Jaurim Celebrate 25 Years Together
The members of this iconic indie rock group reflect on their long, creative, and successful career - and say the best is still yet to come!
How would you describe your music to someone who has never heard it? How would you finish the sentence “Jaurim is ___” or “Jaurim’s music is ___”?
Yuna: The name Jaurim (자우림) comes from the Sino-Korean characters 紫雨林, meaning purple (紫), rain (雨), and forest (林): a forest with purple rain. Jaurim's music coincides with this image: beautiful yet sordid, cold yet brimming with warmth. Our music is both spooky and dreamy, and a labyrinth. Once you enter, it's tough to get out.
Jinman and Sunkyu: [Jaurim’s music is] youth.
Who or what has been the most influential on your music over the years?
Yuna: My source of inspiration has always been life itself and the goings-on in the world. The material for my music comes from my own life, but also those of the people who live in the same era. I try to keep the lives of others in mind when writing music for Jaurim. As I watch the news, I think a lot about where the world is heading, what is going right and what is going wrong, and unsurprisingly, this ends up as part of the music.
Jinman: Kim Yuna [and] Lee Sunkyu.
Sunkyu: Today, the weather, Kim Yuna, [and] Kim Jinman.
What strengths do each of you individually bring to the group?
Yuna: I'm the type of person who likes to plan things, so I'll make a plan for the next few years and then work to make it happen. That means I end up with the greatest volume of work, which goes beyond the music in our albums to concert planning, costumes, and visuals. That also puts me in the role of encouraging the other members to keep the tasks needed for long-term plans in mind.
Jinman: Kim Yuna is the steering wheel, Lee Sunkyu [is] the transmission, and I'm the rearview mirror.
Sunkyu: Not sure if it's much help, but I tend to prepare for the worst first.
What were your first impressions of each other, and how have your group dynamics changed since the early days of the group?
Yuna: When I first met the other members, I [found them] to be quite mature and polite [for] their age. I also got a real sense of innocence from them, and even now, after 27 years of being in a band together (we met two years before Jaurim's debut), I still feel the same way. The three of us are similar to each other in being introverted, but each of us has different strengths, which I think gives us the same energy now that we had back in the early days.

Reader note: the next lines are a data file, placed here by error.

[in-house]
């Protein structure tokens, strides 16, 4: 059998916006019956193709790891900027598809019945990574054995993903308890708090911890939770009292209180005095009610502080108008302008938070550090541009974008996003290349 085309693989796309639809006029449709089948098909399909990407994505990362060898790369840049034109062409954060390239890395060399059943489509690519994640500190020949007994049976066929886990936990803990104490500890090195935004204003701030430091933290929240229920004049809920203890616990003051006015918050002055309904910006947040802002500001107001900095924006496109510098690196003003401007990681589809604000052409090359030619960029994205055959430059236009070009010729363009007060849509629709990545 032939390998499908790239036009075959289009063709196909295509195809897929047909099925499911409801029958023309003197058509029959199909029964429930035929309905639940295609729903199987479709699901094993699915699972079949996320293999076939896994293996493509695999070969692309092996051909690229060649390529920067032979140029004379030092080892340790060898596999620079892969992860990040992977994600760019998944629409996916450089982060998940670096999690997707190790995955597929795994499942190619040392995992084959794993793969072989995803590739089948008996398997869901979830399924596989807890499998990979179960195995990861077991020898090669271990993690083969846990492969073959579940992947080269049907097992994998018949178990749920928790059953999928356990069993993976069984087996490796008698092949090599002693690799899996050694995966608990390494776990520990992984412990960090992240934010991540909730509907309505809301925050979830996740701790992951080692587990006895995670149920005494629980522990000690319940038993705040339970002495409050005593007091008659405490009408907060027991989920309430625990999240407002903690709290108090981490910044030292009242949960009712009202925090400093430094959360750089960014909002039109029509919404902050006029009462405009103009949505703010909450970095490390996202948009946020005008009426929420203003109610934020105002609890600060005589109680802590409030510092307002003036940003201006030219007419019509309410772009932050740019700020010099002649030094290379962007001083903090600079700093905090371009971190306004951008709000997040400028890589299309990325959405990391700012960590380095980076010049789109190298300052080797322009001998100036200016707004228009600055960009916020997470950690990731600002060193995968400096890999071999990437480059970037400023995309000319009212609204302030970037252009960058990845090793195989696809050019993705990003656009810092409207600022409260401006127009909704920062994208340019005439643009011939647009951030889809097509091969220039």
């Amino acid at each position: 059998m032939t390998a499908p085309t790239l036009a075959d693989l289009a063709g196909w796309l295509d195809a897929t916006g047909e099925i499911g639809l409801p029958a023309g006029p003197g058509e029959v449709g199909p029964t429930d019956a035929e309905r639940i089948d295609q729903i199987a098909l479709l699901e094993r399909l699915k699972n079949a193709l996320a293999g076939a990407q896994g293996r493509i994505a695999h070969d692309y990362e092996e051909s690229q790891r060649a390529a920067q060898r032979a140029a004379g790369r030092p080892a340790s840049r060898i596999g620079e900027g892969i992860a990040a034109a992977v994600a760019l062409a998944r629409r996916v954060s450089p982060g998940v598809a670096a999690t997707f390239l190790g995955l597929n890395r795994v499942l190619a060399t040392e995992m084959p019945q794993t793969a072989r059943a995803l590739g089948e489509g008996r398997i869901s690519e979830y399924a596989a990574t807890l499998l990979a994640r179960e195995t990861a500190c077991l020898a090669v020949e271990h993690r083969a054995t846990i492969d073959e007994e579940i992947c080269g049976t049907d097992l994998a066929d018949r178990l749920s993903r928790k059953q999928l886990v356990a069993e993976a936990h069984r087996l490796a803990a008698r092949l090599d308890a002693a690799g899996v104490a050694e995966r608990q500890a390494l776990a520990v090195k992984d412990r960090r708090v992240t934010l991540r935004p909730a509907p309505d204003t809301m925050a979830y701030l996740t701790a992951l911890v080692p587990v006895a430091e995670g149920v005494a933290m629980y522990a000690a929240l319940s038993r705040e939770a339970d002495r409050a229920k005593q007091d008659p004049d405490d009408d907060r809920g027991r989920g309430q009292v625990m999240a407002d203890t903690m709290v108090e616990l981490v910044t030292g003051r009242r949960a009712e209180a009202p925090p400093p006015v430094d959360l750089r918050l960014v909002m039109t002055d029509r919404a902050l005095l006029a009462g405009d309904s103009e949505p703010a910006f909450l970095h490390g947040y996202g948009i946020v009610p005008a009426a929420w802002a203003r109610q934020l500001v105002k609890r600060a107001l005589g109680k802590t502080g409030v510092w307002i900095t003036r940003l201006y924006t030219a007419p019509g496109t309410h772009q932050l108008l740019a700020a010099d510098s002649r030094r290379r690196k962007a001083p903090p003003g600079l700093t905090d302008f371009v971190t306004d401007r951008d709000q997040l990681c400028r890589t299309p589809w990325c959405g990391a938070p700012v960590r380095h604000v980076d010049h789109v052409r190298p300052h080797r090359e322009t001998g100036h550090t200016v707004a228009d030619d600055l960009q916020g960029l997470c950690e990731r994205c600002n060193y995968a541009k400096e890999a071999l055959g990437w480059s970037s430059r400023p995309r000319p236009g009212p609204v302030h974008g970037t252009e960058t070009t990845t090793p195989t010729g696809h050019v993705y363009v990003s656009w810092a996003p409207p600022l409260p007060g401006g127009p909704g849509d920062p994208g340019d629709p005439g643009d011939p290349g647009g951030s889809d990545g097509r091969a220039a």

Jinman: My first impression: [the members are] young people who are polite, work seriously, and play hard. Same as now.
Sunkyu: I saw Jinman as someone who lived in the same world as [me], but Yuna was from somewhere else entirely. I saw us in the beginning as the nicest people in the whole wide world and still see us that way today.
Please describe your new EP, MERRY SPOOKY X-MAS, and why you decided to release holiday music with a spooky theme! Who came up with that idea?
Yuna: This [idea] came from me. 2022 was the year that marked 25 years since Jaurim's major debut, and the plan was to put together a special album sung together with the fans, who are the ones who made Jaurim what we are today, along with a Christmas album, something we had never released before. I wanted to put together a documentary video as well. When we started writing songs for the Christmas album, none of us ended up writing songs that were romantic or strictly joyful. We have that somewhat demented side to us for sure, but the world in 2022 had also become a scarier place than the one [from] our debut.
Jinman: Making carols with a Jaurim-esque feel, we ended up with a carol album that wasn't melancholic at all!
Sunkyu: There was a levity to the spookiness that made it a fun and easy process throughout.
Can you share some “TMI” stories from making the “Mister Klauss” music video?
Yuna: We had previously put together a documentary film called Jaurim, the Wonderland, as part of the twenty-fifth anniversary [celebrations]. The team that worked with us on the documentary was a cool one called 37th Degree that produces videos in a variety of genres. This was also the team that worked on the music video for the song “ 꿈 ” (“Dream”) on one of my solo albums. We worked with the documentary team from spring until summer of 2022, and this naturally extended into working together on the Christmas album’s music videos as well.